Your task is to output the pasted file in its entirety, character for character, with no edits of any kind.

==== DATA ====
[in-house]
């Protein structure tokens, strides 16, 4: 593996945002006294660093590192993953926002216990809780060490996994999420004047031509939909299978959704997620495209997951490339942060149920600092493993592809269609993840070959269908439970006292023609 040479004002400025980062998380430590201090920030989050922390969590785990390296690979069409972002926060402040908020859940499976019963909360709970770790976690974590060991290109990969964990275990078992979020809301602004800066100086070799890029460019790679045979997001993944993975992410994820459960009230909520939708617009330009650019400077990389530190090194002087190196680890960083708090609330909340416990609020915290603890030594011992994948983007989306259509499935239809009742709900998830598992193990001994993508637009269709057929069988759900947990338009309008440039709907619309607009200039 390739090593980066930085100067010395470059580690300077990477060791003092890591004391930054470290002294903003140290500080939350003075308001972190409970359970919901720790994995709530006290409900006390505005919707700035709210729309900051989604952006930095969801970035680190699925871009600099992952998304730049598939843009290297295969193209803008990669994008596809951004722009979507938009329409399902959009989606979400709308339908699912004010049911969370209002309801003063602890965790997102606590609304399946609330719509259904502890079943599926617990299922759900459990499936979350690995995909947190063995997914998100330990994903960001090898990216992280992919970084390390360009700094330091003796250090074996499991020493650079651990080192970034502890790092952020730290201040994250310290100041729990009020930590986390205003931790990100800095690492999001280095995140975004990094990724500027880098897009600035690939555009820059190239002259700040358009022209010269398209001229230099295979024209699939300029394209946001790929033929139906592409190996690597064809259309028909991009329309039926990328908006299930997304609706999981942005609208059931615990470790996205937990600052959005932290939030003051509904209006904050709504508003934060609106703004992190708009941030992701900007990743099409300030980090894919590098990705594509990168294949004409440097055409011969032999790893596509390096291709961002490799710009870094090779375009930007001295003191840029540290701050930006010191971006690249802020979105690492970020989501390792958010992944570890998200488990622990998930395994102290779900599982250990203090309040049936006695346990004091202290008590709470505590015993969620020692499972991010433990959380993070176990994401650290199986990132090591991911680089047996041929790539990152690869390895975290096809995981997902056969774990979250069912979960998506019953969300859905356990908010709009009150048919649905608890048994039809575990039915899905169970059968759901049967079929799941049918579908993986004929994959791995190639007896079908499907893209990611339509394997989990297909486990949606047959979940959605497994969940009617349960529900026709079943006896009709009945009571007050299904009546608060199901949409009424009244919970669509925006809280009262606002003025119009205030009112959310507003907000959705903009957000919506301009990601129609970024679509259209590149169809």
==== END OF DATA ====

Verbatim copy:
[in-house]
């Protein structure tokens, strides 16, 4: 593996945002006294660093590192993953926002216990809780060490996994999420004047031509939909299978959704997620495209997951490339942060149920600092493993592809269609993840070959269908439970006292023609 040479004002400025980062998380430590201090920030989050922390969590785990390296690979069409972002926060402040908020859940499976019963909360709970770790976690974590060991290109990969964990275990078992979020809301602004800066100086070799890029460019790679045979997001993944993975992410994820459960009230909520939708617009330009650019400077990389530190090194002087190196680890960083708090609330909340416990609020915290603890030594011992994948983007989306259509499935239809009742709900998830598992193990001994993508637009269709057929069988759900947990338009309008440039709907619309607009200039 390739090593980066930085100067010395470059580690300077990477060791003092890591004391930054470290002294903003140290500080939350003075308001972190409970359970919901720790994995709530006290409900006390505005919707700035709210729309900051989604952006930095969801970035680190699925871009600099992952998304730049598939843009290297295969193209803008990669994008596809951004722009979507938009329409399902959009989606979400709308339908699912004010049911969370209002309801003063602890965790997102606590609304399946609330719509259904502890079943599926617990299922759900459990499936979350690995995909947190063995997914998100330990994903960001090898990216992280992919970084390390360009700094330091003796250090074996499991020493650079651990080192970034502890790092952020730290201040994250310290100041729990009020930590986390205003931790990100800095690492999001280095995140975004990094990724500027880098897009600035690939555009820059190239002259700040358009022209010269398209001229230099295979024209699939300029394209946001790929033929139906592409190996690597064809259309028909991009329309039926990328908006299930997304609706999981942005609208059931615990470790996205937990600052959005932290939030003051509904209006904050709504508003934060609106703004992190708009941030992701900007990743099409300030980090894919590098990705594509990168294949004409440097055409011969032999790893596509390096291709961002490799710009870094090779375009930007001295003191840029540290701050930006010191971006690249802020979105690492970020989501390792958010992944570890998200488990622990998930395994102290779900599982250990203090309040049936006695346990004091202290008590709470505590015993969620020692499972991010433990959380993070176990994401650290199986990132090591991911680089047996041929790539990152690869390895975290096809995981997902056969774990979250069912979960998506019953969300859905356990908010709009009150048919649905608890048994039809575990039915899905169970059968759901049967079929799941049918579908993986004929994959791995190639007896079908499907893209990611339509394997989990297909486990949606047959979940959605497994969940009617349960529900026709079943006896009709009945009571007050299904009546608060199901949409009424009244919970669509925006809280009262606002003025119009205030009112959310507003907000959705903009957000919506301009990601129609970024679509259209590149169809």